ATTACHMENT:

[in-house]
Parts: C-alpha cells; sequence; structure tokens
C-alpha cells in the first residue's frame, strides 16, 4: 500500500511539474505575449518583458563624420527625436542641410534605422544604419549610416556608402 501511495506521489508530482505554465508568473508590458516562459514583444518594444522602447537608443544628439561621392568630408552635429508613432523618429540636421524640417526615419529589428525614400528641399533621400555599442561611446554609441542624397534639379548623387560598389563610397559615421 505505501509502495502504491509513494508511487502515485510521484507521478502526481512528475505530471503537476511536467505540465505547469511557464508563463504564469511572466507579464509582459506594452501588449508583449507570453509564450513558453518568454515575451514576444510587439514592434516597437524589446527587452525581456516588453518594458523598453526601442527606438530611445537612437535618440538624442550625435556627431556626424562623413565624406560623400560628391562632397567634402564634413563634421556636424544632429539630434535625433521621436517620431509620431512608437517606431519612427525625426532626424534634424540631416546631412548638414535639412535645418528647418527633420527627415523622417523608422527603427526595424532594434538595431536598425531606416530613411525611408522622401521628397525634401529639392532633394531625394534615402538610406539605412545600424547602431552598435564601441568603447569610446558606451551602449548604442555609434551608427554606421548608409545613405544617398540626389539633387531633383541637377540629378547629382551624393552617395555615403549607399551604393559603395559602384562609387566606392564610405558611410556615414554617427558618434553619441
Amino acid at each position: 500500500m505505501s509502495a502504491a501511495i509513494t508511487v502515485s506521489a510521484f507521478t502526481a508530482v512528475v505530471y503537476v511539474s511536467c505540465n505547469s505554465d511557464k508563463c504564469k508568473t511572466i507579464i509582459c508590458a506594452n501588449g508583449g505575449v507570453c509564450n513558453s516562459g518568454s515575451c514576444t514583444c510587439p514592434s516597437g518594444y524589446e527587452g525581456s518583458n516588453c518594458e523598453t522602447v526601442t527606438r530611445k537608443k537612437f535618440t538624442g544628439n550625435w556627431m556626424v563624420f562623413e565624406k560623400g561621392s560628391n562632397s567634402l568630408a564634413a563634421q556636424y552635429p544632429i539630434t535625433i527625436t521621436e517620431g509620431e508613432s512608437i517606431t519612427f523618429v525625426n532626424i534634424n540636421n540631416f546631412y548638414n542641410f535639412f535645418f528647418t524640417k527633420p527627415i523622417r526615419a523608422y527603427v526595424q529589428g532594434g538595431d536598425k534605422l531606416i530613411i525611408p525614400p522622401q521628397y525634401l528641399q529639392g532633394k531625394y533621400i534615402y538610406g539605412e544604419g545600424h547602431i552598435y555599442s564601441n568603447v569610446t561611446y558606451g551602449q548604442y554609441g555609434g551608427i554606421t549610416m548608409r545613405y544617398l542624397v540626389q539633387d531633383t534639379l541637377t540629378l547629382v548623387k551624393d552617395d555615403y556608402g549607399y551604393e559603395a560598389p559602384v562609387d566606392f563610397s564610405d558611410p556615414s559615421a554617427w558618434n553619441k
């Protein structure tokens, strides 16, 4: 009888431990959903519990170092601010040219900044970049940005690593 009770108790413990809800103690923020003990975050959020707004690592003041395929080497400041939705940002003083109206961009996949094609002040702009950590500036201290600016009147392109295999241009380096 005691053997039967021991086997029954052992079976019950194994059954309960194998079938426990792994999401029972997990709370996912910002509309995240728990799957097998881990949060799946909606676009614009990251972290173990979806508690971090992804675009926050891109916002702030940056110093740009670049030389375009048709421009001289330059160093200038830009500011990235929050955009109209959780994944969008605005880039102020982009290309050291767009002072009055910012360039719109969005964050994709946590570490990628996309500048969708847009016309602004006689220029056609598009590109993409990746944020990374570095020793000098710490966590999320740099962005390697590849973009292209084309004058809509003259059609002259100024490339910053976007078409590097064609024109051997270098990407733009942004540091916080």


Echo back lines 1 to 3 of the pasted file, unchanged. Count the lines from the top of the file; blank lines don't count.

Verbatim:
[in-house]
Parts: C-alpha cells; sequence; structure tokens
C-alpha cells in the first residue's frame, strides 16, 4: 500500500511539474505575449518583458563624420527625436542641410534605422544604419549610416556608402 501511495506521489508530482505554465508568473508590458516562459514583444518594444522602447537608443544628439561621392568630408552635429508613432523618429540636421524640417526615419529589428525614400528641399533621400555599442561611446554609441542624397534639379548623387560598389563610397559615421 505505501509502495502504491509513494508511487502515485510521484507521478502526481512528475505530471503537476511536467505540465505547469511557464508563463504564469511572466507579464509582459506594452501588449508583449507570453509564450513558453518568454515575451514576444510587439514592434516597437524589446527587452525581456516588453518594458523598453526601442527606438530611445537612437535618440538624442550625435556627431556626424562623413565624406560623400560628391562632397567634402564634413563634421556636424544632429539630434535625433521621436517620431509620431512608437517606431519612427525625426532626424534634424540631416546631412548638414535639412535645418528647418527633420527627415523622417523608422527603427526595424532594434538595431536598425531606416530613411525611408522622401521628397525634401529639392532633394531625394534615402538610406539605412545600424547602431552598435564601441568603447569610446558606451551602449548604442555609434551608427554606421548608409545613405544617398540626389539633387531633383541637377540629378547629382551624393552617395555615403549607399551604393559603395559602384562609387566606392564610405558611410556615414554617427558618434553619441